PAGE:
As a full-time magazine and book writer, I’m at the computer all the time: writing and researching on the Internet. I have a desktop and a laptop, cable and modem connections, so when I’m sitting in my office chair, I access the Internet at high speed by cable. When I’m relaxing in my recliner or in bed with the laptop, I use the modem connection. The only problem (Problem One) is my laptop Internet connection needs a phone connection, so I have to (a) plug into a phone jack behind the bed/chair or (b) use a remote connection that sends a wireless signal from phone line to computer. I’ve been using one of those Panasonic Data Links which sends a signal a couple of hundred feet so I can hook up to the phone without wires. The only problems are (Problem Two) the Data Link has too be recharged too often and (Problem Three) I have to use the 56K modem connection – too slow for my needs when I’m checking and downloading hundreds of web sites on medication (the subject of a book I’m currently writing) and other subjects for other books. You can see the problems.

The answer they told me was a wireless router that takes the cable connection and transmits is up to 300-feet indoors, up to 1800-feet outdoors. It’s not even 300-feet from one end of my apartment to the other, so I’d be covered. As you exceed these ranges, the network will scale down its operating speed and reception will degrade as well.

If you’re planning to put together a computer network in your home or small office, you should consider going wireless. With wireless you get the freedom to roam just about anywhere in the building and you don’t have to deal with cumbersome cables. If you’re rich and have a dozen computers scattered around the house, you can link them all into one Internet connection and eliminate cables in the walls and other alternatives. If you’re not rich like me, you can justify the cost even with two computers if high speed access and no wires to trip over is your goal.

What you’ll need is a wireless cable/dsl router, and a network card for the second (or third, fourth, fifth, etc.) computer(s). I got all my stuff from Belkin ( ) because I’ve used their electronic stuff before and never had a problem and the price has always been right. The router will allow you to share your broadband Internet connection with all the computers in your network. You can connect to any cable or DSL modem that has an Ethernet port, and if you’ve already got a wire-based network installed, you can use the router’s integrated 3-port 10/100 Base-Tx Ethernet switch to add wireless access to your existing network.

If you’re using a notebook computer like I am, you’ll probably want to go with the Wireless Notebook Network Card. This is a PCMCIA card that plugs in and doesn’t require you to lug around an external hardware box, like with the USB Adapter. And for desktop PC users who want to go the traditional route, Belkin provides the Wireless Desktop PCI Network Adapter. It doesn’t make much sense to use this device though, unless your PC doesn’t have a USB port and if you’re system is that old, however, you’ll probably need to upgrade it anyway. Somewhere down the line you’re going to discover that other accessories are going to require a computer with a little more capabilities.

Connecting your computers to the wireless network is extremely easy and can be done in a variety of ways using the USB, Notebook Card, and Desktop PCI adapters. It doesn’t get any easier than the Wireless USB Network Adapter. Just plug it into an available USB port, and let Windows Plug-and-Play do its thing. There’s no need to open your PC for hardware installation, and you can connect/disconnect your computer from the network quickly and easily. Finally, if you find that you need to cover a particularly large access area, you can use the Wireless Network Access Point to expand your coverage. Normally, with the wireless network running at 11Mbps, you’ll get coverage over an indoor area of up to 300 feet in radius and over an outdoor area of up to 1,800 feet in radius. You can boost the operating range of the network by using the Access Point as a central point of communication. Locate the Access Point in the center of your network operating area and it will relay the data from one computer to another thus boosting your operating range. Depending on conditions, you can effectively double your network access area.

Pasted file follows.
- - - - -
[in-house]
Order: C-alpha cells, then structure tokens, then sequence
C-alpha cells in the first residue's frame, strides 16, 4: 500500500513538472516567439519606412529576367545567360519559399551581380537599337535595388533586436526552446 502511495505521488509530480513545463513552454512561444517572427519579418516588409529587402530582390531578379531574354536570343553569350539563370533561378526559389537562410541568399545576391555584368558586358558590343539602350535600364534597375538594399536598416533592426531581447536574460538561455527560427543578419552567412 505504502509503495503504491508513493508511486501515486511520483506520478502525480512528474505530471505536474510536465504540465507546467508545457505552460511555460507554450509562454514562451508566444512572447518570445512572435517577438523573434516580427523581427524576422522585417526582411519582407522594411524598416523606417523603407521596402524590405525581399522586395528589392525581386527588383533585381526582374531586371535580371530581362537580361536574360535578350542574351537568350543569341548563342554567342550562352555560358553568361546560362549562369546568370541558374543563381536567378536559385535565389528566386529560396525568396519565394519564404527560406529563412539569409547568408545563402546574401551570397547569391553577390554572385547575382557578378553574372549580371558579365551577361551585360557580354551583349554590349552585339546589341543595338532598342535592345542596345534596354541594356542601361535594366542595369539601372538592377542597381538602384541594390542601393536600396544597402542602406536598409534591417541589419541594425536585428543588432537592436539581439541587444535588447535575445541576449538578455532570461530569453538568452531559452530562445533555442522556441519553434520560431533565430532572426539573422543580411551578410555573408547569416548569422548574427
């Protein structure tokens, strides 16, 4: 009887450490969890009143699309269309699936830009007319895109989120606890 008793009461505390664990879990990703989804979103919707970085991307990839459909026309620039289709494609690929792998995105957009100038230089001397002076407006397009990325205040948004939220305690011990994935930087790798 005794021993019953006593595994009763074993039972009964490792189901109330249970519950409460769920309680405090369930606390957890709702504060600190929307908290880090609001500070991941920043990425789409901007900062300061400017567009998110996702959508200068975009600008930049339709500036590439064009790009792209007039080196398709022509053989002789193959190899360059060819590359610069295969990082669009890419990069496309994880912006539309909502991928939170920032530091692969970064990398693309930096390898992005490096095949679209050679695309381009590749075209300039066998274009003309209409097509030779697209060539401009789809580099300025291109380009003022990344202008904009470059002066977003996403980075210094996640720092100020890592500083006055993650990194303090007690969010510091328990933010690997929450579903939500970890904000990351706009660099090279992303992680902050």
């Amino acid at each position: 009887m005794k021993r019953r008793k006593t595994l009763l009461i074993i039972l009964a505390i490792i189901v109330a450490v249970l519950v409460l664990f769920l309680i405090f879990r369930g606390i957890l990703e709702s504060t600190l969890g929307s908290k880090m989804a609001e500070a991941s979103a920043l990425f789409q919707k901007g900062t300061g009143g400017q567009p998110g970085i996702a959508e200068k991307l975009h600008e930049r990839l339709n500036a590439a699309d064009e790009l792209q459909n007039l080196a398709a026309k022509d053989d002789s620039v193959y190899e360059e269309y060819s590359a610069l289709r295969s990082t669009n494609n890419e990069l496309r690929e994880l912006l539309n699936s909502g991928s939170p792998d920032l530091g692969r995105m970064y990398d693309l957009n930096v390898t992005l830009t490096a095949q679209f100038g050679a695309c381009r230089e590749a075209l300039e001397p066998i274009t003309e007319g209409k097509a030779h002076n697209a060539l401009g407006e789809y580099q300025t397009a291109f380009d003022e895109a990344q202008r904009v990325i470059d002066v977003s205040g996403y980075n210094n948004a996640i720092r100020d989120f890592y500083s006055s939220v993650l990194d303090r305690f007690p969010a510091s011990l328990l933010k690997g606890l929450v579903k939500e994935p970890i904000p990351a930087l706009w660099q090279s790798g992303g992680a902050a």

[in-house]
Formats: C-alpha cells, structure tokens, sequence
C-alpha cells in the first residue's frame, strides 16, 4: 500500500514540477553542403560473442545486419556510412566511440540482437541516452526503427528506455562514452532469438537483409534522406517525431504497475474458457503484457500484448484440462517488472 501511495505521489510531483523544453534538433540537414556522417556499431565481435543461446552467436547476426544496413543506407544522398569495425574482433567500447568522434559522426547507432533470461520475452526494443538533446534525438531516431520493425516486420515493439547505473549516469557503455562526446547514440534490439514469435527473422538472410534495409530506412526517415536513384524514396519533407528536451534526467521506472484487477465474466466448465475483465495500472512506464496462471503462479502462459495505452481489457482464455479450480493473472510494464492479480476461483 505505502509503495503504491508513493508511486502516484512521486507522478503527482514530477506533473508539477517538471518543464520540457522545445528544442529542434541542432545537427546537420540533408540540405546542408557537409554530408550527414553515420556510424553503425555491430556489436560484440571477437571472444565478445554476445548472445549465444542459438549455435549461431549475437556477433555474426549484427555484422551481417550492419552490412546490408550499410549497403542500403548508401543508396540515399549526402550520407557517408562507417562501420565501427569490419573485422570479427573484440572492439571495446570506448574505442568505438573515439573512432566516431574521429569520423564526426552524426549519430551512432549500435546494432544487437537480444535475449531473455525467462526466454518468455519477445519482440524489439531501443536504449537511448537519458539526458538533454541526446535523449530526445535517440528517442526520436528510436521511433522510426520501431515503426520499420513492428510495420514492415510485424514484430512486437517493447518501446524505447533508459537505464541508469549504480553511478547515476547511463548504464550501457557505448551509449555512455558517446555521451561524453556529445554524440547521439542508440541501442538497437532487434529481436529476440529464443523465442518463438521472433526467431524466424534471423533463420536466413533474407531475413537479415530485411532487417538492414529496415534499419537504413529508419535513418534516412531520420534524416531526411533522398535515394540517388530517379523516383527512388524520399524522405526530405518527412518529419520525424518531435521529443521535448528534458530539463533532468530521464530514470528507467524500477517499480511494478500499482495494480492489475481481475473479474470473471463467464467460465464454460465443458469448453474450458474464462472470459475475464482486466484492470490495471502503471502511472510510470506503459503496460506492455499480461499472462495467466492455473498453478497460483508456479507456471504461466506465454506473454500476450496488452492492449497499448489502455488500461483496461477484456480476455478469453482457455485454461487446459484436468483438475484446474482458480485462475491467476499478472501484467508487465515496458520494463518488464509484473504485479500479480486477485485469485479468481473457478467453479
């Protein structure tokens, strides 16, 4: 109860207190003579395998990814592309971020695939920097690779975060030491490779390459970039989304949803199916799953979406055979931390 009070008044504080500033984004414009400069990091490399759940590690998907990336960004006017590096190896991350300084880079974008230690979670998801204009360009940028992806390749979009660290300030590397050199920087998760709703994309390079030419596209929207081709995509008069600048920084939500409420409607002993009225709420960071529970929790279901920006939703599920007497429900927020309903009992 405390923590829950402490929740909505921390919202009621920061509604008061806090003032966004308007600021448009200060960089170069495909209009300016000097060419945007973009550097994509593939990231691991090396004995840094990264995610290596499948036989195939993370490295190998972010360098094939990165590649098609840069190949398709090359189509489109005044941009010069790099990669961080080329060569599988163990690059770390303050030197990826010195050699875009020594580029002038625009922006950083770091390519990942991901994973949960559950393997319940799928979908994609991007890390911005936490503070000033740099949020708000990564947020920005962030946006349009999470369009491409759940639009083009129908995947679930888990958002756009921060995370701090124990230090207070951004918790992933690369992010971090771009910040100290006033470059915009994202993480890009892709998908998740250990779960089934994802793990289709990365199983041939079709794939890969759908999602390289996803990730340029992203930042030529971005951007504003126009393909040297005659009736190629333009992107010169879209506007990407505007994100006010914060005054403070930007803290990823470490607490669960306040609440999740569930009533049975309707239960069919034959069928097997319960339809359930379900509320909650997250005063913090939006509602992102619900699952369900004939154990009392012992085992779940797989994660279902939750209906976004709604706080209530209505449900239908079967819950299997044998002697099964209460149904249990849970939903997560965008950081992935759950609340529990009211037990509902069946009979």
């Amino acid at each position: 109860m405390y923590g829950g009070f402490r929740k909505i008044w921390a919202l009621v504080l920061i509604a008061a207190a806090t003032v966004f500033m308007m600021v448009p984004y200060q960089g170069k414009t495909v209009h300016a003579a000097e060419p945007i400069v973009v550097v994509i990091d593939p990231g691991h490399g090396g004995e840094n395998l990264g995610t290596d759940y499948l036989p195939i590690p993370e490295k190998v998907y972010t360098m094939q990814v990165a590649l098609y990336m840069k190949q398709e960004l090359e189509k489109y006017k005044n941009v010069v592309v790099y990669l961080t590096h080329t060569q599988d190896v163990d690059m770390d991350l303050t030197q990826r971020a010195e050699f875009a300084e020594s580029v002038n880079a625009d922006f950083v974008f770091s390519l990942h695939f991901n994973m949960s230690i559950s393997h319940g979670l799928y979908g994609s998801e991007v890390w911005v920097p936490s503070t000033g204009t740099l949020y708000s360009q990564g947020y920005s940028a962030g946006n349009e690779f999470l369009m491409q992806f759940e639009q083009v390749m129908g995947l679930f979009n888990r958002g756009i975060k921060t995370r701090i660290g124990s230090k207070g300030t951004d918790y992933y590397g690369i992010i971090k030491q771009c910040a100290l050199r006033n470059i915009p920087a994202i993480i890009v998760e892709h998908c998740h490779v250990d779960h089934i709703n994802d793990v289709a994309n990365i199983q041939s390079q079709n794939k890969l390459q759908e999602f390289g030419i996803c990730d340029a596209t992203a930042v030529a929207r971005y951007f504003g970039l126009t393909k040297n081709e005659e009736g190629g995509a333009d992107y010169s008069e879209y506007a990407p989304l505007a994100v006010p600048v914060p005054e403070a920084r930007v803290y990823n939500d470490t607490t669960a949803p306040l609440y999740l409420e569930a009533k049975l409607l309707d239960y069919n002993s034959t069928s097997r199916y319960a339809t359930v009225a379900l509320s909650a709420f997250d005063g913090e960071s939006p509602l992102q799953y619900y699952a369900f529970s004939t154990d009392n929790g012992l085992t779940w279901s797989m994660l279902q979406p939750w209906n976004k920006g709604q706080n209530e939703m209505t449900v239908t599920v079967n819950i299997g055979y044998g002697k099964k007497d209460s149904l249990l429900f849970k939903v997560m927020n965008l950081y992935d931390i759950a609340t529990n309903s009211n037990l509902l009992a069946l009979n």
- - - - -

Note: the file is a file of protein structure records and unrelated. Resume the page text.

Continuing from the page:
So far, I’ve tested the hookup at home (that under 300-foot end-to-end apartment I mentioned) and at the office and have had great performance. In the small office, you can keep the cable clutter to a minimum, and save money on equipment by sharing a printer among all the networked PCs. At home, I could roam around to any room (I have two) with my laptop and still have access to all my computer data, including being able to call up information from the bedroom. Last week, I took the laptop outside and did some work from a park bench/table across the street and as long as I stayed within a thousand feet or so from the apartment, I was connected. If you’re tripping over wires, settling for a slow speed modem connection when you’re away from your main desktop or using your laptop in another room, there are solutions and they’re not only convenient, but they’re affordable as well.

Tip: when you’re thinking about buying a computer product and need some how-to installation and tech information, go to the company’s website and download the manual. You’ll find all kinds of information in there that could help you to decide to buy or not…and it’s free! Belkin’s is at

Phil Philcox is the Editor/Director of The Press Association and a contributor to hundreds of magazines and newspapers. He’s the author of four books on computers. He can be contacted at .